Confirmed the presence of salty liquid water under the south polar cap of Mars

A new study conducted by an Italian-American team which includes Francesco Soldovieri, director of the CNR Institute for Electromagnetic Sensing of the Environment, and published in Nature Communications, confirms the hypothesis - put forward for the first time in 2018 – of the presence of liquid salt water in the subsoil of the Red Planet.

Figure1The discovery of the presence of salt water under the southern polar cap of Mars, made possible thanks to an investigation conducted with the Italian ASI MARSIS radar mounted on board ESA's Mars Express mission, dates back to 2018. The study, carried out by an entirely Italian research team, which also included the Institute for Electromagnetic Sensing of the Environment of the National Research Council (IREA-CNR), was published in the prestigious scientific journal Science.

Two years later another study, published in Nature Astronomy by a multidisciplinary team composed of thirteen researchers including physicists, geologists and engineers, among them Francesco Soldovieri of the IREA-CNR, confirmed the discovery by providing further proof of the existence of saltwater lakes trapped under the ice of the Martian South Pole.

A new study, published on September 28 in Nature Communications by an Italian-coordinated international team, provides now further evidence of the existence of liquid water under the south pole of Mars. In particular, the study was coordinated by the University of Roma Tre and the Institute of Radioastronomy of the National Institute of Astrophysics, with the participation of IREA-CNR together with the University of Southern Queensland (Australia), Southwest Research Institute (USA ) and Planetary Science Institute (USA).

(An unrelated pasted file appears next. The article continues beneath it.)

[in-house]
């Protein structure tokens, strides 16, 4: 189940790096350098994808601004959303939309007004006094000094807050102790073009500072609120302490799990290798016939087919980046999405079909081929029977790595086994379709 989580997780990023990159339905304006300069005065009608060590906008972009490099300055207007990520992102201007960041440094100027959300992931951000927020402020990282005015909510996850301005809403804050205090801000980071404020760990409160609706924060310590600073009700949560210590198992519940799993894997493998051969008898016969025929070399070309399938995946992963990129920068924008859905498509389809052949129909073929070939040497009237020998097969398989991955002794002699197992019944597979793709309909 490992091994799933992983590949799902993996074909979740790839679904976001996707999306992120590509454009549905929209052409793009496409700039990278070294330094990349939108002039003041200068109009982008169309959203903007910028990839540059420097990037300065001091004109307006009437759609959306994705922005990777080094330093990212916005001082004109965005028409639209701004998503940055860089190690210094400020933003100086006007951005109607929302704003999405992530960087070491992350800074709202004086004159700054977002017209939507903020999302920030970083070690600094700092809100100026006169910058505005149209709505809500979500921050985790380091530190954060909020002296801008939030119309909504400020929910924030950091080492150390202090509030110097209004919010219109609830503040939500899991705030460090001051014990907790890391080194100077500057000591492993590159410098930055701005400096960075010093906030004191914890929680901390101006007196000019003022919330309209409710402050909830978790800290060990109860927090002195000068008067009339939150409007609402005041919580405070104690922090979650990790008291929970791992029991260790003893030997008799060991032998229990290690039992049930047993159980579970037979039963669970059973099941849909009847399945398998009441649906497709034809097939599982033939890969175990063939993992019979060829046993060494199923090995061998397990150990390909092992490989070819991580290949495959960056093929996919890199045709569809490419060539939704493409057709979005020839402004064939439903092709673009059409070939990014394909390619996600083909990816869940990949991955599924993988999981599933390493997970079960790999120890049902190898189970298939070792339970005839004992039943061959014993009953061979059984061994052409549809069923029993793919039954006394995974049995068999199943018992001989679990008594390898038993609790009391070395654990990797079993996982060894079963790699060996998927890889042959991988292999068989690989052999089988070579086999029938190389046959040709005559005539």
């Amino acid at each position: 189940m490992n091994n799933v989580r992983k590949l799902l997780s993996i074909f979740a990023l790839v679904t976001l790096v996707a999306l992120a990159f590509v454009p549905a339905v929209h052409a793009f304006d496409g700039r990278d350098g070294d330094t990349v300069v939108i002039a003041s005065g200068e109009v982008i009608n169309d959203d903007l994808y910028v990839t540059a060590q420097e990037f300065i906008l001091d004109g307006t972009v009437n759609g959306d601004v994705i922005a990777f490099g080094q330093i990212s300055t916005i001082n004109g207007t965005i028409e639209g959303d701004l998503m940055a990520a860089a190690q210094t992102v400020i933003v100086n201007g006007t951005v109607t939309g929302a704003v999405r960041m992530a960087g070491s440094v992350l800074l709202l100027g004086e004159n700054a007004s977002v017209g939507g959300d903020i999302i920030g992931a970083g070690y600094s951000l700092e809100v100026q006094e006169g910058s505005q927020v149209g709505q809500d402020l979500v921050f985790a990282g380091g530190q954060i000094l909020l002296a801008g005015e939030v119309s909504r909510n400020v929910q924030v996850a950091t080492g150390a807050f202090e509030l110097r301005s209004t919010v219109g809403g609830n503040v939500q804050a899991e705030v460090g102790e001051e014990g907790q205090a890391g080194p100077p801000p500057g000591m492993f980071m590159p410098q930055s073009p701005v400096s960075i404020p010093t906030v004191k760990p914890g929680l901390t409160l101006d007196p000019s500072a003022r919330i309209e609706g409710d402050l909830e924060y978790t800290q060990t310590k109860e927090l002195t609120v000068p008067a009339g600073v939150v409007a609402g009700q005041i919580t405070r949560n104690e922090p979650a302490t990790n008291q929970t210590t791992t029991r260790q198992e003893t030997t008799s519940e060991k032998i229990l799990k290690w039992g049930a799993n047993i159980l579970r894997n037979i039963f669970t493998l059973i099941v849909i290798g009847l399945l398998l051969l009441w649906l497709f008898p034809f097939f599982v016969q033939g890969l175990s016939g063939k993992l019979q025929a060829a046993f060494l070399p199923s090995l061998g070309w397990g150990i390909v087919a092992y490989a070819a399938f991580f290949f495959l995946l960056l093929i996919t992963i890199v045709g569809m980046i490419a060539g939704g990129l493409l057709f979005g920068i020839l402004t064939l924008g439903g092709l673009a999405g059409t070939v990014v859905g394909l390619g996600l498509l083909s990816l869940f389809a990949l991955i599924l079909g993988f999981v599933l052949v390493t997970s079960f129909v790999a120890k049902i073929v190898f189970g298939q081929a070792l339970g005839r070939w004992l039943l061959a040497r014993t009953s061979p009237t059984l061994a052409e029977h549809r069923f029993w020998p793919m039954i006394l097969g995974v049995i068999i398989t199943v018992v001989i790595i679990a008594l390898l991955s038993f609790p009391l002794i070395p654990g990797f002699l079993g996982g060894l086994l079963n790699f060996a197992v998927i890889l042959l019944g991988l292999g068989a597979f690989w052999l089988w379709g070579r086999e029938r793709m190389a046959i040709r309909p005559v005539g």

The research concerned the southern Martian polar deposits (the so-called SPLD - South Polar Layered Deposits). The in-depth study and evaluation of the attenuation of the radar signal in the SPLD ice, already detected in the area investigated in the second study, has allowed us to arrive at two important results.

The first is that the attenuation of the MARSIS signal is constant in the entire analyzed region, thus confirming the compositional homogeneity of the polar deposits at the observation scale of the MARSIS radar.

In addition, the estimated attenuation values made it possible to recalculate the value of the reflection coefficient underlying the SPLDs and estimate the relative dielectric permittivity, equal to 40 in the highly reflective area, a situation compatible only with the presence of salt water.

Finally, starting from the estimated attenuation it was possible to obtain important information in terms of dust content in the polar deposits (SPLD), between 5 and 12%, and that the temperature at the base of the SPLD calculated so far had been underestimated. It can easily reach 200K (-73 ° C), ensuring conditions compatible with the presence of salt water in the liquid state. 

The set of the results mentioned above, therefore, confirms the presence of salt water at the base of the SPLD as the sole cause of the strong basal reflections in the Ultimi Scopuli region.


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